Calling the recent surge in coronavirus cases in states like Florida, Texas and Arizona “very scary,” Yahoo News Medical Contributor Dr. Kavita Patel said she fears the virus will continue to flare up in communities around the country throughout the summer.
“If we have this ping-pong effect — you see the Rust Belt, you see the South [where cases have spiked], those people then travel and migrate and then places like Maryland, where I am, get it back again,” Patel said on Yahoo News’ “Skullduggery” podcast. “Then it only ends when we get a vaccine, and that’s what we’re all scared of.”
As states have lifted restrictions meant to slow the spread of COVID-19 and people have moved around more, Patel said, the virus is more present in neighborhoods, where it then spreads quickly.
“Beaches, parties, proms: You’ve got all sorts of people, younger ages, getting together and creating what we call superspreader events,” Patel said. “We now have more cases from a spread, which means more virus present. The fact that we don’t have as many people dying from it ... that’s because we’re smarter at taking care of patients in the hospital.”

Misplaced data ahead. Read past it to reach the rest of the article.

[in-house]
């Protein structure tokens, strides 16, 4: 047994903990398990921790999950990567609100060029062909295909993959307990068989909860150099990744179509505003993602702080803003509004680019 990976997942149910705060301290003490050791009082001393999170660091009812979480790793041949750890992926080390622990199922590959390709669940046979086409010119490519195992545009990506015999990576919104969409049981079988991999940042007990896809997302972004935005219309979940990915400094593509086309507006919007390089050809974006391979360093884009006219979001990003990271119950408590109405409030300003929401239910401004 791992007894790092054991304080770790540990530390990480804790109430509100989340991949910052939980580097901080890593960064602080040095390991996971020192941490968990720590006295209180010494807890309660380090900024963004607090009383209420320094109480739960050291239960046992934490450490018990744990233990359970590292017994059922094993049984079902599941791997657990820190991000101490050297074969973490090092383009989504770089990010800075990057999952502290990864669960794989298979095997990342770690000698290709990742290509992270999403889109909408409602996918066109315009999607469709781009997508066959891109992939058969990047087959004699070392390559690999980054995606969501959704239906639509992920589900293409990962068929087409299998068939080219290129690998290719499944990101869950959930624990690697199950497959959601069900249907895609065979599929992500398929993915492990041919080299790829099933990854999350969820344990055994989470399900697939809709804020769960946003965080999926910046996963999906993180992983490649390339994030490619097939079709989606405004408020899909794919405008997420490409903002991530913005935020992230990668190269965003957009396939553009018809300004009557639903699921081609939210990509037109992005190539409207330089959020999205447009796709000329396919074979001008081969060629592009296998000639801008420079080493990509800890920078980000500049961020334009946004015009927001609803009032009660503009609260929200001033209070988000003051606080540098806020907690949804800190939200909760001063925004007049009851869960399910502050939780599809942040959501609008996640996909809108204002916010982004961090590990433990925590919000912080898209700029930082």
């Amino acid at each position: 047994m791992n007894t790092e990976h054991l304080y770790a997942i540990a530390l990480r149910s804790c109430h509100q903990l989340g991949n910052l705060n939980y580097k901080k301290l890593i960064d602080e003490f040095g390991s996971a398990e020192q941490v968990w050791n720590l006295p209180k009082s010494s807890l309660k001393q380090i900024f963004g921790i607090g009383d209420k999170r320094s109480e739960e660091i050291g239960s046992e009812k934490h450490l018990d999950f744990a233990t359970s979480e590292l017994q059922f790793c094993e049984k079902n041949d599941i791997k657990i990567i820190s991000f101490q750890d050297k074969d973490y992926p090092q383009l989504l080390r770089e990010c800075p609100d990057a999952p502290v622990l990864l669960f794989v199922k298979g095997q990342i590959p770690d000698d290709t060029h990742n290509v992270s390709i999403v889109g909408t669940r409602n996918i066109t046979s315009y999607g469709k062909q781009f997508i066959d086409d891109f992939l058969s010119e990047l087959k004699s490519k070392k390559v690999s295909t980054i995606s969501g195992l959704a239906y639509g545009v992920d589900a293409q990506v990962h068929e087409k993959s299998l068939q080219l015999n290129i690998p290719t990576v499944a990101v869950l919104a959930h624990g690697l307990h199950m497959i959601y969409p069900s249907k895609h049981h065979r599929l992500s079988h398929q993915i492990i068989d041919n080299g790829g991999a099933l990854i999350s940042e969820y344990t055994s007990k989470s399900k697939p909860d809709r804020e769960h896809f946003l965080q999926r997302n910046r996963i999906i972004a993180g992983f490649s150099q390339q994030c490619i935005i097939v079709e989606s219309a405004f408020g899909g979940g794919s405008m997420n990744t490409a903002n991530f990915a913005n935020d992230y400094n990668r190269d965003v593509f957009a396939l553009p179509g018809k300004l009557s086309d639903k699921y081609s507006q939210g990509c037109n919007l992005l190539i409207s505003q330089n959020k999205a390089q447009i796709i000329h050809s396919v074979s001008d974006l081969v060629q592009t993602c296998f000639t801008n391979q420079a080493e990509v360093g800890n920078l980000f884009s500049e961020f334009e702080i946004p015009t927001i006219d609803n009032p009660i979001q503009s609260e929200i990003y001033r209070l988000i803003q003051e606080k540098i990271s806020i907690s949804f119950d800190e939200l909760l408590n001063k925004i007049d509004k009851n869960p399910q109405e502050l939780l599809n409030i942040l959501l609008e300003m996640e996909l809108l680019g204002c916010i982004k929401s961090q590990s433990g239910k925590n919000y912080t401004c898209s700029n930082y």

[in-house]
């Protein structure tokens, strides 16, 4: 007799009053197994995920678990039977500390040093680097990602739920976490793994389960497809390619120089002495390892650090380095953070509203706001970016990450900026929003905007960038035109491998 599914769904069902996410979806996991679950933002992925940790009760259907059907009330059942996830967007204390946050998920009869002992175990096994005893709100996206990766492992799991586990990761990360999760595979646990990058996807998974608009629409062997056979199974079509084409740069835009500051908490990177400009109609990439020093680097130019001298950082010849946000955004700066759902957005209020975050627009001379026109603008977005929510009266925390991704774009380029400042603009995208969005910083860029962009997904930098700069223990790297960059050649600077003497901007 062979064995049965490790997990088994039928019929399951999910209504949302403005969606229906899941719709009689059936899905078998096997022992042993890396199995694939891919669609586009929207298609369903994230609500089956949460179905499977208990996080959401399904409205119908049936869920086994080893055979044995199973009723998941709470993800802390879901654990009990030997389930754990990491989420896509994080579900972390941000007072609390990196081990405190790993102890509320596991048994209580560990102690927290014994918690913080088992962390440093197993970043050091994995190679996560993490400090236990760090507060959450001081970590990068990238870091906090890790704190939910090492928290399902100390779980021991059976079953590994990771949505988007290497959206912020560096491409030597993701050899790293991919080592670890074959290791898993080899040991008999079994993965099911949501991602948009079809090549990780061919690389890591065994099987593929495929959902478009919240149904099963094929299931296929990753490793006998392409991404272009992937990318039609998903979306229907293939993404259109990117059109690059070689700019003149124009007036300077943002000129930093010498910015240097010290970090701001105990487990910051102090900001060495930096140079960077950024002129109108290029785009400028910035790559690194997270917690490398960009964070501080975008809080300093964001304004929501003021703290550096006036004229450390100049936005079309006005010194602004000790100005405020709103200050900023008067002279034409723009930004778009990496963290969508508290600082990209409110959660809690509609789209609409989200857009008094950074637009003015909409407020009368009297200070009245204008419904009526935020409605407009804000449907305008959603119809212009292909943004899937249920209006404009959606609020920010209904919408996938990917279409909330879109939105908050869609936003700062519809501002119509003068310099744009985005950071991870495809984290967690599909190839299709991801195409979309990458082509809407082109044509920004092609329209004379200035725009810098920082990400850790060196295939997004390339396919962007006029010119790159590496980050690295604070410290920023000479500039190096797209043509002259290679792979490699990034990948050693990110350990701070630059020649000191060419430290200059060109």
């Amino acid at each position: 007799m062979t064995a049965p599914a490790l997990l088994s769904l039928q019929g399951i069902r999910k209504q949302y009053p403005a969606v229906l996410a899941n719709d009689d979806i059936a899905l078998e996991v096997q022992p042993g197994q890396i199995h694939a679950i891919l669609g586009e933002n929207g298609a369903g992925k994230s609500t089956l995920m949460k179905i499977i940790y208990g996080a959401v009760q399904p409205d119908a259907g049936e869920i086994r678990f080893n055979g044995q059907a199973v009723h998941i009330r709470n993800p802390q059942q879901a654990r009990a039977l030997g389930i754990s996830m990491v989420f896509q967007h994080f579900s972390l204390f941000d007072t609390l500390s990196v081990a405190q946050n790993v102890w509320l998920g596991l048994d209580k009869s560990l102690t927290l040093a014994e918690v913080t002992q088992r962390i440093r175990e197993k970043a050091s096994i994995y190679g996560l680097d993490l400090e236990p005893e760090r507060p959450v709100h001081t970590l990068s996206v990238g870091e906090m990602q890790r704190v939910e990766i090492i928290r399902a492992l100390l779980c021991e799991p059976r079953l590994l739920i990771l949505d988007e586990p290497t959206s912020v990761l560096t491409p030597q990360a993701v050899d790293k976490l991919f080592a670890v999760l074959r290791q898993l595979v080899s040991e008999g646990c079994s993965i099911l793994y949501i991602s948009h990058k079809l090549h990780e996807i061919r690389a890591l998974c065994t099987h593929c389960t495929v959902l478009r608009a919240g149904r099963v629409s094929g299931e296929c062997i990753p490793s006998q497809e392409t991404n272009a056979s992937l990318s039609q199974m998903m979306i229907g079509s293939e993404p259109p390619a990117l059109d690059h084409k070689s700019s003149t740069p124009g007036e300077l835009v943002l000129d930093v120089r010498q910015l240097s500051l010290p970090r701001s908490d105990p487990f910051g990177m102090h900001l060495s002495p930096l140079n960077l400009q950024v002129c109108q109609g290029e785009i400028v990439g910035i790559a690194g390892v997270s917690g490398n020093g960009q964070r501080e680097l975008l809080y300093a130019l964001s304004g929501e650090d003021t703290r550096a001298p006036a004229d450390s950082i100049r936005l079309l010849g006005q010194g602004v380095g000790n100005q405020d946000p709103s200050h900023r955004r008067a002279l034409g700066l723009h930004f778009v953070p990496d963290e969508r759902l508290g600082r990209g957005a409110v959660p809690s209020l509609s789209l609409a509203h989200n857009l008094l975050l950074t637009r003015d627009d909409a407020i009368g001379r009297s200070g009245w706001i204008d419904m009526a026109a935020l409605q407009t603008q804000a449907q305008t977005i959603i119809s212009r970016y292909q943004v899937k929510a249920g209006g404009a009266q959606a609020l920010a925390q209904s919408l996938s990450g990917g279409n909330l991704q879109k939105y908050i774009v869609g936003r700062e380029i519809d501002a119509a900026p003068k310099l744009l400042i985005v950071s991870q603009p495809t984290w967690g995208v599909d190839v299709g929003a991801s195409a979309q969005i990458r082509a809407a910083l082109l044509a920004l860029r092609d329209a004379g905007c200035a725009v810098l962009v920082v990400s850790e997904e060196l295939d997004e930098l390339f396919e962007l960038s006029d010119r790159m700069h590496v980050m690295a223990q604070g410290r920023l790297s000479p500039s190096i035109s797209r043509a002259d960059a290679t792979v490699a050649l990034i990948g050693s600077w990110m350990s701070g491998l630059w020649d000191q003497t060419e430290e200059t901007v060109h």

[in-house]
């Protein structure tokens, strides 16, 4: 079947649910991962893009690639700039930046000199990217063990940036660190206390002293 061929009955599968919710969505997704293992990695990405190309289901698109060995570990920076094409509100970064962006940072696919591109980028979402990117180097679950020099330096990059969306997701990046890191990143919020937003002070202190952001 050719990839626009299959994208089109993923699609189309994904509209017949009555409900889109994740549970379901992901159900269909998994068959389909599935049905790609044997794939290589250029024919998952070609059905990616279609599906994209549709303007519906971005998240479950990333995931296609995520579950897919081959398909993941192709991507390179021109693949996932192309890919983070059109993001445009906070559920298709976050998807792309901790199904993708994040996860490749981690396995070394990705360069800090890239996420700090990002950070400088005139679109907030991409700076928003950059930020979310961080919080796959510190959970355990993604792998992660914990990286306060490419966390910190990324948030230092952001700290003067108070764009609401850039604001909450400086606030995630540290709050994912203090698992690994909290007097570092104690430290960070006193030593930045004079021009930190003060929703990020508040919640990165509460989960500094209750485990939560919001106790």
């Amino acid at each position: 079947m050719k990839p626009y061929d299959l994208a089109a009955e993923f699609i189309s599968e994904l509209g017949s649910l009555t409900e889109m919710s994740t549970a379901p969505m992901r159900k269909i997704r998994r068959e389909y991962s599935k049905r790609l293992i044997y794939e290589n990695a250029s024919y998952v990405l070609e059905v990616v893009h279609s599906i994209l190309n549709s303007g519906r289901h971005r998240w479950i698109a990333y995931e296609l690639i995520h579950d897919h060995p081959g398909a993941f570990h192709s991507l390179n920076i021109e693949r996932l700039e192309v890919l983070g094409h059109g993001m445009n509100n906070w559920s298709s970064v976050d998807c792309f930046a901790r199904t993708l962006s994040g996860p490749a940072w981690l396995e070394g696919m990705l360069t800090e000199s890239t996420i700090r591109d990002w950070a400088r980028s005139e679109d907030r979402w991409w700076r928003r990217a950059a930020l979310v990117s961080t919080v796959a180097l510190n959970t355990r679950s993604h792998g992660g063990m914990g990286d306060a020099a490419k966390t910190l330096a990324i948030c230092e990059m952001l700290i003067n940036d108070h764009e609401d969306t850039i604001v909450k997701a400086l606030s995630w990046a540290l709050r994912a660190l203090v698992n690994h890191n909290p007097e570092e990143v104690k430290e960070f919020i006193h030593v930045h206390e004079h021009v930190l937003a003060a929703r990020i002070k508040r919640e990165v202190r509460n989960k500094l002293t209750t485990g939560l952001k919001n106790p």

At Friday’s briefing of the coronavirus task force, Dr. Deborah Birx said that rising positive test rates in states across the South are so concerning to health officials that an “alert” system has been mounted to monitor them. Birx said that in Texas more than 10 percent of COVID-19 tests being administered in the state are now coming back positive, a benchmark the administration has used to flag regions of concern.
The president’s contention that the recent spike in cases in some parts of the country was attributable to increased testing is misleading, Patel said. She asserted that if anything, cases are being undercounted.
“We’re actually finally testing and understanding about the cases we weren’t picking up before,” Patel said. “Three months ago we were probably picking up 1 in 100 infections. Today we’re probably picking up 1 in 10 infections.”
Patel emphasized the serious consequences the virus can have, including for young adults who appear to be in good health.
“The average length of stay for a 30-year-old with COVID in the hospital is two weeks,” Patel said. “It’s not like they’re just healthy and out the door. There’s a 5 percent mortality rate if you’re 35 years old in Florida and get hospitalized. We’re definitely in a very scary area in this phase.”
Patel said doctors are learning more every day, including more about the long-term effects of the virus. She urged people to wear masks and take precautions to “buy time to get a vaccine, buy time to keep you healthy.”
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